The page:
The late 1950s and the 1960s would arguably become Weinberg’s musically most significant decade. The central themes in virtually all of his compositions of that time were the Second World War and, increasingly, the Holocaust.
Among his compositions were the score for the anti-war movie The Cranes Are Flying (1957), four string quartets, eight song cycles, several sonatas and symphonies, a requiem, and his masterpiece, the opera The Passenger. In addition, he composed several works for cello solo, including 24 preludes. In most of these works, Polish themes and lyrics were dominant, and many were based on poems by the Polish-Jewish poet Julian Tuwim.
His Eighth Symphony (1964), for instance, is based on the poetic cycle Polish Flowers (Kwiatie Polskie) in which Tuwim, exiled in Brazil, recalled his youth in pre-war Łódź. It is one of Weinberg’s earliest, direct reckonings with the Holocaust. Although references to Jewish characters were removed by the censors in the Russian translation of the poems, Weinberg counteracted this by using explicitly Jewish motifs in the music (along with Polish folk motifs). Weinberg later explained he had wanted “to write a work in which all the events would be reflected on which the poem was founded—the social contrasts in Poland before the war, the horrors of war, and at the same time the deep faith of the poet in the victory of freedom, justice and humanism.”
Tuwim and Weinberg had moved in similar circles in pre-war Warsaw, where Tuwim was well-known for his poems denouncing Polish nationalism, anti-Semitism and militarism. After the war, which Tuwim survived in exile, the latter was one of several leading Polish intellectuals who returned to Poland, filled with admiration and respect for the Red Army’s fight against the Nazis and believing that the newly established Soviet-controlled government would offer a better, socialist future. Soon disillusioned by Stalinism, he died in 1953. Weinberg no doubt recognized many of the central themes of his life and work in Tuwim’s writings.
Weinberg also addressed the experiences of the war, including the nuclear bombing of Hiroshima, in his Requiem (1965), a beautiful and disturbing work. Perhaps Weinberg’s most important work, however, was the aforementioned opera The Passenger. Based on a radio play by the Polish author and Auschwitz survivor Zofia Pomysz, it is now slowly being recognized as one of the 20th century’s most significant operas. A historically important and politically and musically challenging work, it betrays Weinberg’s enormous artistic gifts as well as considerable political insights into the nature of the post-war political system, which saw the reentry of former Nazi criminals and collaborators into German society.
Weinberg’s opera centers on a West German couple on board a ship bound for Brazil in the late 1950s. The husband is about to take up a position at the German embassy in the South American country. The voyage is thrown into turmoil when the wife thinks she recognizes one of her fellow passengers as a former inmate at the Auschwitz death camp, where she had worked as a guard. The opera then moves to flashback scenes in Auschwitz. We learn that the former Auschwitz guard, in a fit of anger, hurt feelings and revenge, arranged for the woman inmate’s lover, Tadeusz, a musician, to be murdered. The opera culminates in a profoundly moving and disturbing scene, in which Tadeusz begins to play, instead of the requested waltz, Bach’s Chaconne, before he is murdered.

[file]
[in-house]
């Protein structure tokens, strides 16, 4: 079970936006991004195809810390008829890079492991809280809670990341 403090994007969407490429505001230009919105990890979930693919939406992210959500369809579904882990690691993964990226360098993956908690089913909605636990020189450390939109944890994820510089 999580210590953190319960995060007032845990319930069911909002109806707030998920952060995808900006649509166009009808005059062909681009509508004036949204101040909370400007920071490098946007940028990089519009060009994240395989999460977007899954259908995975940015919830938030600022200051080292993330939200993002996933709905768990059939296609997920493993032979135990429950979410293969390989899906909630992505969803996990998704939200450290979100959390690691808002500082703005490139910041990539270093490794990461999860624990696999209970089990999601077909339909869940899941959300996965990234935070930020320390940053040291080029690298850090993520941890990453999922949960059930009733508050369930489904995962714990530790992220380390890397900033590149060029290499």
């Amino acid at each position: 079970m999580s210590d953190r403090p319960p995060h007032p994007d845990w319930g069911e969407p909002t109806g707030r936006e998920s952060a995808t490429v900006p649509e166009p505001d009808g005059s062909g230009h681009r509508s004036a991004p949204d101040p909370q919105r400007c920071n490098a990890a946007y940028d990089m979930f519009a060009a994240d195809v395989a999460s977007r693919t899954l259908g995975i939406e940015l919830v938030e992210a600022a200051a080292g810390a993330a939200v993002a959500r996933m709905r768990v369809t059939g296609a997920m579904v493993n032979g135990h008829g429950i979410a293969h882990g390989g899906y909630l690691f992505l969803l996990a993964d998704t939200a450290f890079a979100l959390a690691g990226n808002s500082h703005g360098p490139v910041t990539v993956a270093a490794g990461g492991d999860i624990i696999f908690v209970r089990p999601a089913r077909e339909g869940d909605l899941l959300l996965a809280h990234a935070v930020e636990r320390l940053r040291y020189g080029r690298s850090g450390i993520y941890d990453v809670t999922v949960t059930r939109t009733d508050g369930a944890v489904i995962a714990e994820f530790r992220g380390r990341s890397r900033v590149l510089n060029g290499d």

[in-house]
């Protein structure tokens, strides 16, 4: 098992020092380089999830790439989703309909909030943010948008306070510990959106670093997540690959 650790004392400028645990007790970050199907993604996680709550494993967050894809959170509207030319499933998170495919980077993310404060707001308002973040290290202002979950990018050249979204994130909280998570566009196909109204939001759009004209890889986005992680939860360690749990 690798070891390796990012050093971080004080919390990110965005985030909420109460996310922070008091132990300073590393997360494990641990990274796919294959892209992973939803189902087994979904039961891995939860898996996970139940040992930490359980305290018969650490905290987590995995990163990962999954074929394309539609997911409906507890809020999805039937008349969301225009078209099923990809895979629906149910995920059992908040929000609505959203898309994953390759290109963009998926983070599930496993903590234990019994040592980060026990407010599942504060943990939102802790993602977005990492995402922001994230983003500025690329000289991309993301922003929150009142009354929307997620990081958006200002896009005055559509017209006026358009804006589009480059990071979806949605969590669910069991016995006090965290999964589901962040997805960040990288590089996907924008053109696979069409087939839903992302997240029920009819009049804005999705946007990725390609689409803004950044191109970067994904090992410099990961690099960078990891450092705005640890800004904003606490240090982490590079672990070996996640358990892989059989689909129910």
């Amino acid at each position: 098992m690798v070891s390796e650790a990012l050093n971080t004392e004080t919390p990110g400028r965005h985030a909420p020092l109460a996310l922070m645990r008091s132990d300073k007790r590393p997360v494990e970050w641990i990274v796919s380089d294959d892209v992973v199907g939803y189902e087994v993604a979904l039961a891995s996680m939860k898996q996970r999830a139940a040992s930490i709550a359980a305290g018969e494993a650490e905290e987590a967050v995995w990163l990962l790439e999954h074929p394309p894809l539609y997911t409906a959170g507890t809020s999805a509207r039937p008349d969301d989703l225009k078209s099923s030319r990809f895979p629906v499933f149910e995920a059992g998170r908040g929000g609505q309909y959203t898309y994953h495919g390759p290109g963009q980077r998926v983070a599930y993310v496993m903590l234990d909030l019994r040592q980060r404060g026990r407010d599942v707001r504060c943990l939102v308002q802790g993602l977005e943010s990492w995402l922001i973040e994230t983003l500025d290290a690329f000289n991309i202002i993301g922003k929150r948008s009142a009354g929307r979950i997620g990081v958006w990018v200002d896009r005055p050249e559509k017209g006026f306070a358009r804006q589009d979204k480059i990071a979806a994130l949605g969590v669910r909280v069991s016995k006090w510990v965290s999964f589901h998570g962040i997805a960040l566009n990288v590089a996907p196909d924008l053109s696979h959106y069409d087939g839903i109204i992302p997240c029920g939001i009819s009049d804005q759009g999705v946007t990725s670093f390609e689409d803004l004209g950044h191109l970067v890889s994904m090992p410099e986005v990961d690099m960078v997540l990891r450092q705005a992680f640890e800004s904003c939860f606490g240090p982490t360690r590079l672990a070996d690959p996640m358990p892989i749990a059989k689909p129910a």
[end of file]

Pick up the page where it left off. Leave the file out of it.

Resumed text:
The Passenger was discussed twice by the Composers’ Union. (A recording of the production in Russian and German is available here.) Shostakovich said at the Union: “I’m in a state of extraordinary excitement … Apart from its astonishing musical qualities this work is extraordinarily contemporaneous and extraordinarily important in our days.” Not only Shostakovich, but also the composers Rodion Shchedrin, Aram Khachaturian, Alfred Schnittke, Sofia Gubaidulina, Edison Denisov and others were full of praise for the work. Conductor Gennady Rozhdestvensky, a life-long supporter of Weinberg, wanted to put it on as soon as possible.
The circumstances under which the opera’s performance was prevented in the USSR have not been conclusively determined. However, everything indicates that it was precisely its musical power and contemporary political and intellectual relevance, alluded to by Shostakovich, that sealed The Passenger ’s fate. The opera would not be fully performed until 2010, after both Weinberg and Alexander Medvedev, who authored the libretto, had died (See also: The Passenger depicts the Holocaust and its aftermath in opera form).
Weinberg began composing the opera in 1965, when the Thaw had already ended. He completed it in 1968, shortly after a general strike in France that shook the government of Charles de Gaulle to the core. Student protests in Warsaw were met with a vicious anti-Semitic campaign by the Stalinist bureaucracy, and in August the Prague Spring in Czechoslovakia was suppressed by Soviet tanks.